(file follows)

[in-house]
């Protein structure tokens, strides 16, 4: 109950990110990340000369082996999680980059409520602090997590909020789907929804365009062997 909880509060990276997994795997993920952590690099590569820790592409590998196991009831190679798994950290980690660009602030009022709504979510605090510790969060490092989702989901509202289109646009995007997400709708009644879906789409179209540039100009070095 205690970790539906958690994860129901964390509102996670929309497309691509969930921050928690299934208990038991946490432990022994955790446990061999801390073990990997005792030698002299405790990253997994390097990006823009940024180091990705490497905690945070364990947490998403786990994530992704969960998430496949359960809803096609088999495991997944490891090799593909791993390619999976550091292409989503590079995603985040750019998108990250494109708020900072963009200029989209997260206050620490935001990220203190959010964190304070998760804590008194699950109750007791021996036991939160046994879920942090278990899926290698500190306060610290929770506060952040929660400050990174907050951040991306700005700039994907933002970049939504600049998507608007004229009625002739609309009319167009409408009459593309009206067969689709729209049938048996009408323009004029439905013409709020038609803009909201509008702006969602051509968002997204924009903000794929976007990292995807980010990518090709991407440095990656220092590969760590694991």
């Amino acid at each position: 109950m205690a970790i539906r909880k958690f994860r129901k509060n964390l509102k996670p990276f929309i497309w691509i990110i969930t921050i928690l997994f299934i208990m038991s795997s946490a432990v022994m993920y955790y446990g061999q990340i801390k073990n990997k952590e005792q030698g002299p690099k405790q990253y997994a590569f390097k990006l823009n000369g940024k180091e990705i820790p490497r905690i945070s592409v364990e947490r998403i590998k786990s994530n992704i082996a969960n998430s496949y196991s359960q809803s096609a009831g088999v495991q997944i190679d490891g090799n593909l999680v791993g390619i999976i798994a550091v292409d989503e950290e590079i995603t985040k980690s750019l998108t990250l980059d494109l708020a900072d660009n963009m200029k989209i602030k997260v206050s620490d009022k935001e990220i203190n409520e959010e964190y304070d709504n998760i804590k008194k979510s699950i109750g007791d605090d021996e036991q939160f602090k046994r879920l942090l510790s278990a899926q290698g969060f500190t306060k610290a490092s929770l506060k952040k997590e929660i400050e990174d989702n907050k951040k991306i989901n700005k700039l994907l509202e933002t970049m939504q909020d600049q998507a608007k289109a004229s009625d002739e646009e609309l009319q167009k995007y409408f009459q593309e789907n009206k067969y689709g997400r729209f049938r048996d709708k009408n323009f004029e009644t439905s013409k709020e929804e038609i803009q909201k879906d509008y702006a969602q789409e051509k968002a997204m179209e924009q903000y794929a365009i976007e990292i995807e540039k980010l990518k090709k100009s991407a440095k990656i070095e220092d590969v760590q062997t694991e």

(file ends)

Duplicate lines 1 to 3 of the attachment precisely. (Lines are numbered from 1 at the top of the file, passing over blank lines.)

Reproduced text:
[in-house]
């Protein structure tokens, strides 16, 4: 109950990110990340000369082996999680980059409520602090997590909020789907929804365009062997 909880509060990276997994795997993920952590690099590569820790592409590998196991009831190679798994950290980690660009602030009022709504979510605090510790969060490092989702989901509202289109646009995007997400709708009644879906789409179209540039100009070095 205690970790539906958690994860129901964390509102996670929309497309691509969930921050928690299934208990038991946490432990022994955790446990061999801390073990990997005792030698002299405790990253997994390097990006823009940024180091990705490497905690945070364990947490998403786990994530992704969960998430496949359960809803096609088999495991997944490891090799593909791993390619999976550091292409989503590079995603985040750019998108990250494109708020900072963009200029989209997260206050620490935001990220203190959010964190304070998760804590008194699950109750007791021996036991939160046994879920942090278990899926290698500190306060610290929770506060952040929660400050990174907050951040991306700005700039994907933002970049939504600049998507608007004229009625002739609309009319167009409408009459593309009206067969689709729209049938048996009408323009004029439905013409709020038609803009909201509008702006969602051509968002997204924009903000794929976007990292995807980010990518090709991407440095990656220092590969760590694991």
């Amino acid at each position: 109950m205690a970790i539906r909880k958690f994860r129901k509060n964390l509102k996670p990276f929309i497309w691509i990110i969930t921050i928690l997994f299934i208990m038991s795997s946490a432990v022994m993920y955790y446990g061999q990340i801390k073990n990997k952590e005792q030698g002299p690099k405790q990253y997994a590569f390097k990006l823009n000369g940024k180091e990705i820790p490497r905690i945070s592409v364990e947490r998403i590998k786990s994530n992704i082996a969960n998430s496949y196991s359960q809803s096609a009831g088999v495991q997944i190679d490891g090799n593909l999680v791993g390619i999976i798994a550091v292409d989503e950290e590079i995603t985040k980690s750019l998108t990250l980059d494109l708020a900072d660009n963009m200029k989209i602030k997260v206050s620490d009022k935001e990220i203190n409520e959010e964190y304070d709504n998760i804590k008194k979510s699950i109750g007791d605090d021996e036991q939160f602090k046994r879920l942090l510790s278990a899926q290698g969060f500190t306060k610290a490092s929770l506060k952040k997590e929660i400050e990174d989702n907050k951040k991306i989901n700005k700039l994907l509202e933002t970049m939504q909020d600049q998507a608007k289109a004229s009625d002739e646009e609309l009319q167009k995007y409408f009459q593309e789907n009206k067969y689709g997400r729209f049938r048996d709708k009408n323009f004029e009644t439905s013409k709020e929804e038609i803009q909201k879906d509008y702006a969602q789409e051509k968002a997204m179209e924009q903000y794929a365009i976007e990292i995807e540039k980010l990518k090709k100009s991407a440095k990656i070095e220092d590969v760590q062997t694991e």